'Not enough has changed,' Advocates Say Richmond Police Have More To Do
Richmond Police Chief Gerald Smith told VPM the department has implemented “a few” policy changes in the last year since racial justice protests erupted in the city – and the department came under fire for its response to those demonstrations. But advocates in the community say they are left wanting more.
Smith, who Mayor Levar Stoney appointed shortly after protests began last spring, said the department has improved officer training and is providing more in the form of a forthcoming “Richmond Community Academy”, that will dig into the history and identity of the department.
Smith said the department has updated policies guiding officers’ use of chemical irritants. RPD has not provided VPM with the details of that new policy, however. Smith has also created the Office of Professional Accountability, which is now called the “Office of Professional Responsibility,”according to the department’s website.
But Chloe Edwards, President and CEO of Blacks Lives Matter 804, said real change will require “humility” on the part of the department and a recognition of the trauma the community has experienced over the years.
“We believe that not enough has changed since the year anniversary of the demonstrations, the death of George Floyd, Marcus David Peters and more,” Edwards said.
She said the department should actively advocate for the priorities of the community and defy the status quo. That includes publicly opposing qualified immunity – the legal doctrine shielding officers from civil liability, divesting in the police and investing in the community.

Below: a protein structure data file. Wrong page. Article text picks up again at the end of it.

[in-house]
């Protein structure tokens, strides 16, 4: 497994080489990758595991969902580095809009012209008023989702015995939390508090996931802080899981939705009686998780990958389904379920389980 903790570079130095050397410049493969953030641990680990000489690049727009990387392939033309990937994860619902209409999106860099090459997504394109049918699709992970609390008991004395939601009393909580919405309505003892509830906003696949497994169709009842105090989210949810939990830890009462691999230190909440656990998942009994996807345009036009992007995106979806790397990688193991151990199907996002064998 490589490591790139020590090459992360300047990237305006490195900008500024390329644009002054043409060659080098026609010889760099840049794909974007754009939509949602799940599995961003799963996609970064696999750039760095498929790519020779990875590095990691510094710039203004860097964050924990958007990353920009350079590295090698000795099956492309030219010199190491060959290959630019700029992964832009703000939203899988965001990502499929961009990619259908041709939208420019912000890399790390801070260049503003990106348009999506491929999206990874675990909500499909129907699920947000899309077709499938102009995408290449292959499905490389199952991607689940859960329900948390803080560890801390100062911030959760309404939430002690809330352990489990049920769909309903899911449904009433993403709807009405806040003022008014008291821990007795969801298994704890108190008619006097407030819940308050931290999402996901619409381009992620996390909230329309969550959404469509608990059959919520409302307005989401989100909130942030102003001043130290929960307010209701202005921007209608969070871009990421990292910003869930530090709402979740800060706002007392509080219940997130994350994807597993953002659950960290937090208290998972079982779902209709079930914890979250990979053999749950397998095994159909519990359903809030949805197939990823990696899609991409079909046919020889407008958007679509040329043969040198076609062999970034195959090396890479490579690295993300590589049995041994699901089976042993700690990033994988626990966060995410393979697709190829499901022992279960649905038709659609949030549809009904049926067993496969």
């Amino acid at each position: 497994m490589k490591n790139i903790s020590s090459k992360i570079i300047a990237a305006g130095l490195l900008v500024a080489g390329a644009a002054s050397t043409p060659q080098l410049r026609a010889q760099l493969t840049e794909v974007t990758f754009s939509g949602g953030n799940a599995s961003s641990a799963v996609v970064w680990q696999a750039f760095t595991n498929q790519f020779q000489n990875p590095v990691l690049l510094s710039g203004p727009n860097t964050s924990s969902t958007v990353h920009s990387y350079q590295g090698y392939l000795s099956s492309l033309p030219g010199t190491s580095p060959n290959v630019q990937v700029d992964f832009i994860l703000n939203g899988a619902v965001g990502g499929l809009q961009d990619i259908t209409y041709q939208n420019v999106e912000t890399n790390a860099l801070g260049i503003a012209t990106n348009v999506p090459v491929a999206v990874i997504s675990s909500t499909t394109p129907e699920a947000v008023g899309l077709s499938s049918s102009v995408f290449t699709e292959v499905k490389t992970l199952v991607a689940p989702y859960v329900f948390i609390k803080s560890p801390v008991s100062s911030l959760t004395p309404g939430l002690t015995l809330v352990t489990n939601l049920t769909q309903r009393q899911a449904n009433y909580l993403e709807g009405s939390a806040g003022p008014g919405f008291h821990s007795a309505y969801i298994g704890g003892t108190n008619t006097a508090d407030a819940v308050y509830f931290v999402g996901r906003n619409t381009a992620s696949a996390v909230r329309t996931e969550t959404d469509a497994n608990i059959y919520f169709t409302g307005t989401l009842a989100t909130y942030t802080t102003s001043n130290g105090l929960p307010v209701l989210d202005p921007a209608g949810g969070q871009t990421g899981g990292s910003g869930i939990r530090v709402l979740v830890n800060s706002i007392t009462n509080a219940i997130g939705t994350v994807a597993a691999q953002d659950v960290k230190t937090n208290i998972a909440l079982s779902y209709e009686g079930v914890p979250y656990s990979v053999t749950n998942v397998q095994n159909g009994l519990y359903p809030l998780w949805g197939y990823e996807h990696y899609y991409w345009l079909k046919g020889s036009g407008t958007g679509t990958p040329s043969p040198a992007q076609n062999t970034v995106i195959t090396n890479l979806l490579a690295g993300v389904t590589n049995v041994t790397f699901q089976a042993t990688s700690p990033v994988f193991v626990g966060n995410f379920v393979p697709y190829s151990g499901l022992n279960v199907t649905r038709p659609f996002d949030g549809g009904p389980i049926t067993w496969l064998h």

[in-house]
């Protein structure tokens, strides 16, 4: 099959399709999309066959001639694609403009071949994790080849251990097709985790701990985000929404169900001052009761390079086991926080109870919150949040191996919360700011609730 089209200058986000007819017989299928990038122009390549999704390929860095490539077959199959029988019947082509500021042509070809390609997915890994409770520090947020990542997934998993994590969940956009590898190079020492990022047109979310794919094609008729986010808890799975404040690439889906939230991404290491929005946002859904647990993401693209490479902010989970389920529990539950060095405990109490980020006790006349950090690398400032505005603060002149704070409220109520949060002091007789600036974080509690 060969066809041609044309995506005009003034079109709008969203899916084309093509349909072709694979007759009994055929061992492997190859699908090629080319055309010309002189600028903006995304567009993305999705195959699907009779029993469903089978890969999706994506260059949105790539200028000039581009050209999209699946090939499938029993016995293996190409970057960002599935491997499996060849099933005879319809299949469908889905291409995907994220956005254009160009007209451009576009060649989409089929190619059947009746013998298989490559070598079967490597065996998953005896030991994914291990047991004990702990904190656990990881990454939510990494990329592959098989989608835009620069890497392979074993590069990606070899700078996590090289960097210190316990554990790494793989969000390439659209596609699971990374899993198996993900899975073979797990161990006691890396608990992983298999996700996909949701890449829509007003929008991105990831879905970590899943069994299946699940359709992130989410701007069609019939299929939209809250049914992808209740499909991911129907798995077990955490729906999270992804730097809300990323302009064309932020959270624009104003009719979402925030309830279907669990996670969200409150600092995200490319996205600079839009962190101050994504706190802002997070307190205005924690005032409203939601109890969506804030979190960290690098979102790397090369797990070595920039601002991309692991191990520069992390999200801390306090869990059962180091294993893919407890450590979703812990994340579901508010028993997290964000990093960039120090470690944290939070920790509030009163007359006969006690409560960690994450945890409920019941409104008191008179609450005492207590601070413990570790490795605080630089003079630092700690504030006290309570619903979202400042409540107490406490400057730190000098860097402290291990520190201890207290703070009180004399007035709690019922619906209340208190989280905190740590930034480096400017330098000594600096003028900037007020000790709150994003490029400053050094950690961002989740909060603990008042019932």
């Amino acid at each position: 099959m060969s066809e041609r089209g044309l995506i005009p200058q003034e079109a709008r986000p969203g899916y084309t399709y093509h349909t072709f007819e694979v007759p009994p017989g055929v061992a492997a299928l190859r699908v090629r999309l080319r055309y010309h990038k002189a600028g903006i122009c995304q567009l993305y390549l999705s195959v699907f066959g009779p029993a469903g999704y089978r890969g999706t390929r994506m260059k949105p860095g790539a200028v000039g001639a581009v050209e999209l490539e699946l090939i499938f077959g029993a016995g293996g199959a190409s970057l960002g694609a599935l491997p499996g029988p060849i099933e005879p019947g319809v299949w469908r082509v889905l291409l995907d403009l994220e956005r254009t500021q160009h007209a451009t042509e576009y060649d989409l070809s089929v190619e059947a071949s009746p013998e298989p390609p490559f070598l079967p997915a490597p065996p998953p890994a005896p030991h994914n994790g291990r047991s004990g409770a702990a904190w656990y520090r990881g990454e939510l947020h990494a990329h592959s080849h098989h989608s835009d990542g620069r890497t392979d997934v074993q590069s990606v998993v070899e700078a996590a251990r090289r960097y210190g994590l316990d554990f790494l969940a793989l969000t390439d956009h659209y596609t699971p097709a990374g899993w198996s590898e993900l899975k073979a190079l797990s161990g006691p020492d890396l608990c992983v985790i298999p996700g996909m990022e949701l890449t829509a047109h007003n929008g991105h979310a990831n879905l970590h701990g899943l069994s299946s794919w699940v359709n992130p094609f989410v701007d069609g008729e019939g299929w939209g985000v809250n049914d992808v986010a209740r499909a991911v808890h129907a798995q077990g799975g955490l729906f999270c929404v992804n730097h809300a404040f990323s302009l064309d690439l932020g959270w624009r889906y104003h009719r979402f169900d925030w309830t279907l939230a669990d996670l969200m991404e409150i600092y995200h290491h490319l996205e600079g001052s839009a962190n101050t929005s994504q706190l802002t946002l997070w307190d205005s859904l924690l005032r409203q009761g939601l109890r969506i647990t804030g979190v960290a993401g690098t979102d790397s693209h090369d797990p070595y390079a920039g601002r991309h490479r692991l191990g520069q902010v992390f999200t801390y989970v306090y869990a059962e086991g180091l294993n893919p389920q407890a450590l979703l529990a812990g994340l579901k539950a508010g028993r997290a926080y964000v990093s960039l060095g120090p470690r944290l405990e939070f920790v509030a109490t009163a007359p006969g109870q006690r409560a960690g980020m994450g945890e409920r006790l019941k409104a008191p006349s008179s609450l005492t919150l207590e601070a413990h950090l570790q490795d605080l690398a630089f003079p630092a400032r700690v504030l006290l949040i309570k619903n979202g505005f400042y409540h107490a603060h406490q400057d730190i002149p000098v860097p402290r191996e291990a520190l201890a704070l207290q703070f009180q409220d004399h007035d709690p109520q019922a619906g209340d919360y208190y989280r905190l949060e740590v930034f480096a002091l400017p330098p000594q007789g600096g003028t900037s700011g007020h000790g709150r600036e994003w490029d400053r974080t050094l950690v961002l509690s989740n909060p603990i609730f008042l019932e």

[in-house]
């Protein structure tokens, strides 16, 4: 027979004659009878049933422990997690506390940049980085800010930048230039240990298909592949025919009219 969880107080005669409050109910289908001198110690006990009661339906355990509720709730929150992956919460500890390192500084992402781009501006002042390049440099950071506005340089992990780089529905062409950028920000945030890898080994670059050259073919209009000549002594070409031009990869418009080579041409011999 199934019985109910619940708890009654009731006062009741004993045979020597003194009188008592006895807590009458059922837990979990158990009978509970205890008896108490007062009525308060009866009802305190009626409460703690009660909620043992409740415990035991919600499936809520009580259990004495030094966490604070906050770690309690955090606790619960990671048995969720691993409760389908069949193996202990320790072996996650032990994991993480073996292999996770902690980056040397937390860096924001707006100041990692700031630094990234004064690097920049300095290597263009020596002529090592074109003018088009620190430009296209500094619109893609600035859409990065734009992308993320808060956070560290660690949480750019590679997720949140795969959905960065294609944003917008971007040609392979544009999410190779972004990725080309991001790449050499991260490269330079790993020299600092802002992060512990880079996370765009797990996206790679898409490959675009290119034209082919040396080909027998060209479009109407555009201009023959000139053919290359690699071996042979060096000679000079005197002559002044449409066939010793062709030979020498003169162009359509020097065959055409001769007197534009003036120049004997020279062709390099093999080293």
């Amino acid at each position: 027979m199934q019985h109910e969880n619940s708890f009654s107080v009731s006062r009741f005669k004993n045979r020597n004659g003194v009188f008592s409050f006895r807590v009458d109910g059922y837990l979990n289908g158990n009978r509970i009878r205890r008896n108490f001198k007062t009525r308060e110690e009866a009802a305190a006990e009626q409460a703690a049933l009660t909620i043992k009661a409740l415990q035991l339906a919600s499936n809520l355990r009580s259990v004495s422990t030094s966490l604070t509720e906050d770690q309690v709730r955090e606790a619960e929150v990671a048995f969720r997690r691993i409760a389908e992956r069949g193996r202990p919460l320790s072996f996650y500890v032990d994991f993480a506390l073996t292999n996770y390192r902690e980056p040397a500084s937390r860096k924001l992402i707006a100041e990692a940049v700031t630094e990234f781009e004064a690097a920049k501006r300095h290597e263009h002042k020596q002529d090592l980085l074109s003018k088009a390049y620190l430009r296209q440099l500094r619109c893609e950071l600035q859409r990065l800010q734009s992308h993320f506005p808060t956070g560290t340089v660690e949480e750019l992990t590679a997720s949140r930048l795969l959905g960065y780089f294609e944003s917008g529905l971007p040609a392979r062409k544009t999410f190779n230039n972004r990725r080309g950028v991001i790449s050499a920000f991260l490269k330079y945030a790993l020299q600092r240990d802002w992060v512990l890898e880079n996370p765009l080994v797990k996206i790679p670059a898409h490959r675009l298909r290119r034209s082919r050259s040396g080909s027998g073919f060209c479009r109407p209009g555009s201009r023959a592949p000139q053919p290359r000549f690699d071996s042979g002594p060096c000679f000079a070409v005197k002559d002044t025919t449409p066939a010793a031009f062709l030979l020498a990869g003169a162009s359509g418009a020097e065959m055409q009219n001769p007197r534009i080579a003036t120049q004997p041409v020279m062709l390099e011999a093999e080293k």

“It’s greater than policy,” she said. “It has to show up in the police department’s actions. The police department must reckon with both the harm that they have caused, in addition to their history.”
Eli Coston is an assistant professor of gender sexuality and women’s studies at Virginia Commonwealth University. They’re also the co-chair of the city’s task force convened to establish Richmond Police Department’s Civilian Review Board. The task force began meeting in March. It’s weighing the scope of the CRB’s authority, including whether the body should be allowed to conduct independent investigations, make binding disciplinary decisions and review police records – all of which the state now permits.
The task force will provide a recommendation to City Council, which will vote to establish the CRB.
Chief Smith supported the creation of a board, has raised concerns about the CRB having final disciplinary authority over officers.
But Coston said it’s important that an independent body be able to review the conduct of police officers.
“I think that a lot of this issue of transparency and accountability is that, when the police are the ones reviewing themselves, the public doesn’t necessarily have confidence that the police are coming to the best decisions about whether an officer engaged in misconduct or didn’t,” Coston said.
Coston, like Edwards, said they were hoping for more from the department after one year.
“It seemed to me like many of the chief’s comments referred to changes that had been made to policies or procedures, but largely behind the scenes,” Coston said. “I don’t know how large or small these changes have been within the department because that hasn’t been presented to the public in a way that we can understand the impact of those changes.”
The city is also relying on recommendations from another panel. The Task Force to Reimagine Public Safety released a report in November with 15 police reform recommendations. Smith said in his interview with VPM that his department is working diligently to implement those recommendations.
“If we ignore those things, then people have a right to say, well, this is how we want to be policed,” he said.